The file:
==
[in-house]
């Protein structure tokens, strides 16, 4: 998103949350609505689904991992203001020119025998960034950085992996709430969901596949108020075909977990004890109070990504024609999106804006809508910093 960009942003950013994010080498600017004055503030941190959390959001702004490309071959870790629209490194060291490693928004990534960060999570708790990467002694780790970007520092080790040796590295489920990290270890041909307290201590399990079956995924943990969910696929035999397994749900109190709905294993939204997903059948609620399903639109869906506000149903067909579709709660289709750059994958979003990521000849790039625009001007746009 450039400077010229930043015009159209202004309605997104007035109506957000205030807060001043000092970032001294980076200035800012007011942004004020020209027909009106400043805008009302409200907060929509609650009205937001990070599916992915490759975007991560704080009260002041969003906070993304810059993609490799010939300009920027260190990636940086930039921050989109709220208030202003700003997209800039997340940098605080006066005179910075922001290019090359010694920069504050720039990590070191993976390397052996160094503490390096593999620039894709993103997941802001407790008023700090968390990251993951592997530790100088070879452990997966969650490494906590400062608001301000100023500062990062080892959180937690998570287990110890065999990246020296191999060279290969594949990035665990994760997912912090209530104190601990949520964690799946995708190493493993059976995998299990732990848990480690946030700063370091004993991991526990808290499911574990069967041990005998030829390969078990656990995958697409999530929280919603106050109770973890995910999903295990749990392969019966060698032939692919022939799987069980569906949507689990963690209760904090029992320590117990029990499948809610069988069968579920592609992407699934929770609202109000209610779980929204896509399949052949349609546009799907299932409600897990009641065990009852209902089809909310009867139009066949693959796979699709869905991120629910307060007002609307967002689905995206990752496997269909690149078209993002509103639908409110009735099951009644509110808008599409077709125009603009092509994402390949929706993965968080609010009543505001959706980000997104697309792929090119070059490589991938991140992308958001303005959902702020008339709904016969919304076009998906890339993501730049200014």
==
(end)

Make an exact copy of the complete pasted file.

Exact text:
[in-house]
């Protein structure tokens, strides 16, 4: 998103949350609505689904991992203001020119025998960034950085992996709430969901596949108020075909977990004890109070990504024609999106804006809508910093 960009942003950013994010080498600017004055503030941190959390959001702004490309071959870790629209490194060291490693928004990534960060999570708790990467002694780790970007520092080790040796590295489920990290270890041909307290201590399990079956995924943990969910696929035999397994749900109190709905294993939204997903059948609620399903639109869906506000149903067909579709709660289709750059994958979003990521000849790039625009001007746009 450039400077010229930043015009159209202004309605997104007035109506957000205030807060001043000092970032001294980076200035800012007011942004004020020209027909009106400043805008009302409200907060929509609650009205937001990070599916992915490759975007991560704080009260002041969003906070993304810059993609490799010939300009920027260190990636940086930039921050989109709220208030202003700003997209800039997340940098605080006066005179910075922001290019090359010694920069504050720039990590070191993976390397052996160094503490390096593999620039894709993103997941802001407790008023700090968390990251993951592997530790100088070879452990997966969650490494906590400062608001301000100023500062990062080892959180937690998570287990110890065999990246020296191999060279290969594949990035665990994760997912912090209530104190601990949520964690799946995708190493493993059976995998299990732990848990480690946030700063370091004993991991526990808290499911574990069967041990005998030829390969078990656990995958697409999530929280919603106050109770973890995910999903295990749990392969019966060698032939692919022939799987069980569906949507689990963690209760904090029992320590117990029990499948809610069988069968579920592609992407699934929770609202109000209610779980929204896509399949052949349609546009799907299932409600897990009641065990009852209902089809909310009867139009066949693959796979699709869905991120629910307060007002609307967002689905995206990752496997269909690149078209993002509103639908409110009735099951009644509110808008599409077709125009603009092509994402390949929706993965968080609010009543505001959706980000997104697309792929090119070059490589991938991140992308958001303005959902702020008339709904016969919304076009998906890339993501730049200014």